Under an agreement finalized in July, the Pennsylvania-based Wawa Corporation paid a Cumberland County man $12,500 to settle a complaint that occurred at its Millville store. According to court documents, on June 13 Patrick Stark entered the store accompanied by his service dog, Copenhagen. Stark told investigators he requires the use of a service animal because he experiences periodic seizures. Copenhagen is trained to assist him.
Stark, who entered the store to purchase a sandwich, was allegedly told he would not be served unless he took Copenhagen outside. When Stark attempted to explain to employees the service dog was permitted by law, a store manager allegedly told the man he must leave.
As part of a settlement agreement Wawa Corporation paid Stark and agreed to post signs in all of its New Jersey stores advising service dogs are welcomed. Wawa also agreed to train its New Jersey employees regarding the laws related to service animals as well as the company’s policies. All newly hired employees will also receive training.
The settlement suggests that Wawa consider making “a charitable donation to a service organization dedicated to providing service animals for individuals with disabilities.”
“This is an important resolution to this matter,” said New Jersey Division of Civil Rights Director Craig Sashihara. “The allegations in the case were troubling…”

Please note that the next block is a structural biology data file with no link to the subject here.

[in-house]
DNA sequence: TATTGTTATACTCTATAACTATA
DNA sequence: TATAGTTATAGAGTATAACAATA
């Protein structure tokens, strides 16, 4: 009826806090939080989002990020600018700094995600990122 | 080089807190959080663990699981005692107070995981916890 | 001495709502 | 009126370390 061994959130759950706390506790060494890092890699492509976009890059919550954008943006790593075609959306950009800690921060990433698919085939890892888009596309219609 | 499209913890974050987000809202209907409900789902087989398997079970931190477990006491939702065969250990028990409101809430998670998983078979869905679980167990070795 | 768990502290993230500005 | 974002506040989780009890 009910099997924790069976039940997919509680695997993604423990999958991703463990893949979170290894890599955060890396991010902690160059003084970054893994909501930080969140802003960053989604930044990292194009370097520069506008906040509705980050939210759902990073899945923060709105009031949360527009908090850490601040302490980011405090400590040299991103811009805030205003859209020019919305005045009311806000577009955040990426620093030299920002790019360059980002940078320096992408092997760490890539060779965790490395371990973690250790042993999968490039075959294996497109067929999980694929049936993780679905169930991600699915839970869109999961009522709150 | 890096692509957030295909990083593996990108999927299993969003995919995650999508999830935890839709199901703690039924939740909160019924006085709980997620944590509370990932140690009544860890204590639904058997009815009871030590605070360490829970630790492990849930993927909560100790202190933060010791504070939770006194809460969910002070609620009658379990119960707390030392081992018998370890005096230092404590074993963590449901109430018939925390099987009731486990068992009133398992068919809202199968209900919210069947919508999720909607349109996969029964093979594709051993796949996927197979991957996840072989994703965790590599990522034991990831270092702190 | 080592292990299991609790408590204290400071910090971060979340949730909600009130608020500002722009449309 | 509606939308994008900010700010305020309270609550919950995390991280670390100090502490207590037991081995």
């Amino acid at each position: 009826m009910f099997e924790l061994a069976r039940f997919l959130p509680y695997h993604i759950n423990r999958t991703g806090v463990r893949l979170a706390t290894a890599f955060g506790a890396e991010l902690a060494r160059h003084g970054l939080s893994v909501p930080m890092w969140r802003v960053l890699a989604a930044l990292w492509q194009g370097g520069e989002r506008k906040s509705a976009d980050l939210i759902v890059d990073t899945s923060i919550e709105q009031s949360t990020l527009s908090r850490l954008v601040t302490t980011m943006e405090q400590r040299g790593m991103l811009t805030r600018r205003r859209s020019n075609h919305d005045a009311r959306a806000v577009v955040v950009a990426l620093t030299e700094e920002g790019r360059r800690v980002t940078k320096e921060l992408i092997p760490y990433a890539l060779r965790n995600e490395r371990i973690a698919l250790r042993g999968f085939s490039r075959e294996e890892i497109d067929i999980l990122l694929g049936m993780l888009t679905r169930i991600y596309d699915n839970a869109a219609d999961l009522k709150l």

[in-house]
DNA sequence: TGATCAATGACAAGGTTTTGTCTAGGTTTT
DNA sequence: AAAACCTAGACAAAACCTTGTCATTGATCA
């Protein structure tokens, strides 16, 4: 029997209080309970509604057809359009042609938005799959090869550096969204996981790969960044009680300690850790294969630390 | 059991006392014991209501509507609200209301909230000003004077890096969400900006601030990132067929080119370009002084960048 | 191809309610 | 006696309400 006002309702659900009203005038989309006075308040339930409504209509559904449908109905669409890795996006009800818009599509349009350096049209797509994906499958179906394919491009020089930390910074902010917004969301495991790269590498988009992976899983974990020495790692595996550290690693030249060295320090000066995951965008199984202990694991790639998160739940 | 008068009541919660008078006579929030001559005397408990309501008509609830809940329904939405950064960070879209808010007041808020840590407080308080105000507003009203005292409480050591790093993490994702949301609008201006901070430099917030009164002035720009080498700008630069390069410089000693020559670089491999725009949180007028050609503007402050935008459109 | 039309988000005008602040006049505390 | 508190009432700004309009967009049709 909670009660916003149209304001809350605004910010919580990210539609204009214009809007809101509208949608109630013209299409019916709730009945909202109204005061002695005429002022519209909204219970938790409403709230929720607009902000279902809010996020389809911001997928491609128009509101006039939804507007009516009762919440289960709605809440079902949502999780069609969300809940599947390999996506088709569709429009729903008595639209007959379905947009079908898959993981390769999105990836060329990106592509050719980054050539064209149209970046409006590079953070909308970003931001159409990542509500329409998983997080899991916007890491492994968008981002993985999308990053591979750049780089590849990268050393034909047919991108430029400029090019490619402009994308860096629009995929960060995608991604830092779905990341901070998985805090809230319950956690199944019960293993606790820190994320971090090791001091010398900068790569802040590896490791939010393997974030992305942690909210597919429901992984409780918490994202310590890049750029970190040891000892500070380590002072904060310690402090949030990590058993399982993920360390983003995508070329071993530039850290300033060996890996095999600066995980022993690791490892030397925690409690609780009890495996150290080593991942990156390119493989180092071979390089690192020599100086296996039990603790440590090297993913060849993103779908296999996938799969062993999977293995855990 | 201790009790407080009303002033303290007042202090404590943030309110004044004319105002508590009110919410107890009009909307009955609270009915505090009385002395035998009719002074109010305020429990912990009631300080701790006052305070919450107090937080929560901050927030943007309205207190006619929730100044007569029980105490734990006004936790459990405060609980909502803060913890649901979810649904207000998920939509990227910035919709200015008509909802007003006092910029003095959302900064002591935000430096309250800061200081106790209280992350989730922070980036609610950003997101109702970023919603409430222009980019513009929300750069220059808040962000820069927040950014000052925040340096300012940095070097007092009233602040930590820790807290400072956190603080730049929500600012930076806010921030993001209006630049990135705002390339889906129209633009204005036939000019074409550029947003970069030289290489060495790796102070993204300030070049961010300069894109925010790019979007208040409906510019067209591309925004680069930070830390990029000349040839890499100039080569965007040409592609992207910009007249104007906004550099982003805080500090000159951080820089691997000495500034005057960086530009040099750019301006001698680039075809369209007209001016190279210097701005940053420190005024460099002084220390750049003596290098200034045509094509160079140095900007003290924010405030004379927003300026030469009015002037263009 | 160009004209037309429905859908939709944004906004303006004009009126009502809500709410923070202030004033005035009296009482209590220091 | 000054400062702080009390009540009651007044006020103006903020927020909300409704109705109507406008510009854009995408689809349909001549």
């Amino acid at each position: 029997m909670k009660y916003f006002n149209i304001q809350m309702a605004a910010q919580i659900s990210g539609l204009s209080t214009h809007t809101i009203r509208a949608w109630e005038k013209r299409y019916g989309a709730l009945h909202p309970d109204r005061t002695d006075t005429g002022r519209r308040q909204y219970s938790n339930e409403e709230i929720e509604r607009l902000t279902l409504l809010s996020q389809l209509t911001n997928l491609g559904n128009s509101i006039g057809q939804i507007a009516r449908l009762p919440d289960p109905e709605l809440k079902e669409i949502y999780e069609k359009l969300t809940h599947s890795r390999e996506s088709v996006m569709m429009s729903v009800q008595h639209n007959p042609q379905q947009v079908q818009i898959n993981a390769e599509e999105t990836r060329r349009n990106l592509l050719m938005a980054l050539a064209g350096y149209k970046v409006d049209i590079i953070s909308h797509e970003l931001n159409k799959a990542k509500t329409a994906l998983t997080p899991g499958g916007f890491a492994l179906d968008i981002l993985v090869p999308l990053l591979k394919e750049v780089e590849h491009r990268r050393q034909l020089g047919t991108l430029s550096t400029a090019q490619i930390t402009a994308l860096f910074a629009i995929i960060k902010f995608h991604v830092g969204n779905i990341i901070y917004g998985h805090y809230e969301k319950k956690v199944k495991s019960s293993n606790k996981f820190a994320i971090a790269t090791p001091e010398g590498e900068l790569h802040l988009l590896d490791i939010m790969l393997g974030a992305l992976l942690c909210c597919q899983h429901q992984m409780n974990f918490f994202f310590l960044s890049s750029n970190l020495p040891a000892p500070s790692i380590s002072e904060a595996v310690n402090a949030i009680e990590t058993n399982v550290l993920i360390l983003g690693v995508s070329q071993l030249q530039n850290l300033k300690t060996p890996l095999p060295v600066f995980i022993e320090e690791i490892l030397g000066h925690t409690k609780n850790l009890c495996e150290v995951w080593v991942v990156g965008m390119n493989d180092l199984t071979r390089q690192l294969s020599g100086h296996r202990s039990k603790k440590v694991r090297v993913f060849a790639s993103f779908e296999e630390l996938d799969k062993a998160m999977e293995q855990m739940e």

Paulann Pierson, coordinator of Disabilities Service for the Cape May County Department of Aging and Disability Services, does not hear many complaints regarding service dogs in this county.
“Most businesses seem to be accommodating as to service animals,” said Pierson. “People with disabilities are part of our community,” said Pierson, “and they want to be included. We’re moving toward making our community totally inclusive.”
In order to insure they are in compliance with the Americans with Disabilities Act (ADA), local businesses such as stores, motels and hotels often contact Pierson for clarification. “Business and hotel and motel owners often ask questions,” Pierson told the Herald. “They want to be fair and sensitive to ADA requirements.”
Under ADA regulations, service animals are defined as “dogs that are individually trained to do work or perform tasks of people with disabilities.” The task or the work the dog is trained to do must be directly related to the person’s disability.
If the service dog’s function is not easily discernible, business staff members may only ask two questions:
• Is the dog a service animal required for a disability?
• What task has the dog been trained to perform?
It is illegal to ask the person with the service dog about their disability, require medical documentation for that person or a special identification card for the dog or ask that the dog demonstrate its work.